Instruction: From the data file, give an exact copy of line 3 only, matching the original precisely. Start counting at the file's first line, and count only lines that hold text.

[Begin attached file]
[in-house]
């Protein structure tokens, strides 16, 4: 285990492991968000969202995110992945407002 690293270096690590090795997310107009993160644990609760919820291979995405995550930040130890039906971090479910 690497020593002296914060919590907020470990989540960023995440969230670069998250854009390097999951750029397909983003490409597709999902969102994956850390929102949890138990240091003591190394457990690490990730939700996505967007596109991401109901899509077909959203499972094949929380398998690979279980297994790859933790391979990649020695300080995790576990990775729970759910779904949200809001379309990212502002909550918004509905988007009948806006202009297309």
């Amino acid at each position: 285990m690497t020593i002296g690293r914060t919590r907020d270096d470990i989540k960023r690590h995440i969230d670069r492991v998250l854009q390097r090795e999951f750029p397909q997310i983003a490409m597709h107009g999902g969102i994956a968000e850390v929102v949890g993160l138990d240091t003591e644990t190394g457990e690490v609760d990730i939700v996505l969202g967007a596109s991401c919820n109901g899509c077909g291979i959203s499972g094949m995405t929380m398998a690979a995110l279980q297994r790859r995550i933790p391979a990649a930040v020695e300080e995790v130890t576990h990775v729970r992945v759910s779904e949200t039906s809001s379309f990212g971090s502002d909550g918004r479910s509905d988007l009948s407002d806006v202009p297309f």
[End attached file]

């Amino acid at each position: 285990m690497t020593i002296g690293r914060t919590r907020d270096d470990i989540k960023r690590h995440i969230d670069r492991v998250l854009q390097r090795e999951f750029p397909q997310i983003a490409m597709h107009g999902g969102i994956a968000e850390v929102v949890g993160l138990d240091t003591e644990t190394g457990e690490v609760d990730i939700v996505l969202g967007a596109s991401c919820n109901g899509c077909g291979i959203s499972g094949m995405t929380m398998a690979a995110l279980q297994r790859r995550i933790p391979a990649a930040v020695e300080e995790v130890t576990h990775v729970r992945v759910s779904e949200t039906s809001s379309f990212g971090s502002d909550g918004r479910s509905d988007l009948s407002d806006v202009p297309f």